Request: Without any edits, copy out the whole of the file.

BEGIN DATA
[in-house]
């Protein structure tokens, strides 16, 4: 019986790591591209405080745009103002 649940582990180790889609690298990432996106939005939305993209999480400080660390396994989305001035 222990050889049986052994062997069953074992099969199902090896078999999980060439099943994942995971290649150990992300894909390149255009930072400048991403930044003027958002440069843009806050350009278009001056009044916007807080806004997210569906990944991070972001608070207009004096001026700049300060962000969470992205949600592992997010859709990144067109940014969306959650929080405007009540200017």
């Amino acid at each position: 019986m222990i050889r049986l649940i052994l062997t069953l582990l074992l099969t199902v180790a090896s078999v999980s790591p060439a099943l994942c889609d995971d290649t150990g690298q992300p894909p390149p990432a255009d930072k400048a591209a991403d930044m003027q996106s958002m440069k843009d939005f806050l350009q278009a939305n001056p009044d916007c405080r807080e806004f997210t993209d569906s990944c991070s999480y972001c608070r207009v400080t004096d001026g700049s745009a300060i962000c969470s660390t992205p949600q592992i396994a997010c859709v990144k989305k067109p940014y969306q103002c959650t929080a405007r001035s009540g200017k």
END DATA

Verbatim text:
[in-house]
């Protein structure tokens, strides 16, 4: 019986790591591209405080745009103002 649940582990180790889609690298990432996106939005939305993209999480400080660390396994989305001035 222990050889049986052994062997069953074992099969199902090896078999999980060439099943994942995971290649150990992300894909390149255009930072400048991403930044003027958002440069843009806050350009278009001056009044916007807080806004997210569906990944991070972001608070207009004096001026700049300060962000969470992205949600592992997010859709990144067109940014969306959650929080405007009540200017």
């Amino acid at each position: 019986m222990i050889r049986l649940i052994l062997t069953l582990l074992l099969t199902v180790a090896s078999v999980s790591p060439a099943l994942c889609d995971d290649t150990g690298q992300p894909p390149p990432a255009d930072k400048a591209a991403d930044m003027q996106s958002m440069k843009d939005f806050l350009q278009a939305n001056p009044d916007c405080r807080e806004f997210t993209d569906s990944c991070s999480y972001c608070r207009v400080t004096d001026g700049s745009a300060i962000c969470s660390t992205p949600q592992i396994a997010c859709v990144k989305k067109p940014y969306q103002c959650t929080a405007r001035s009540g200017k």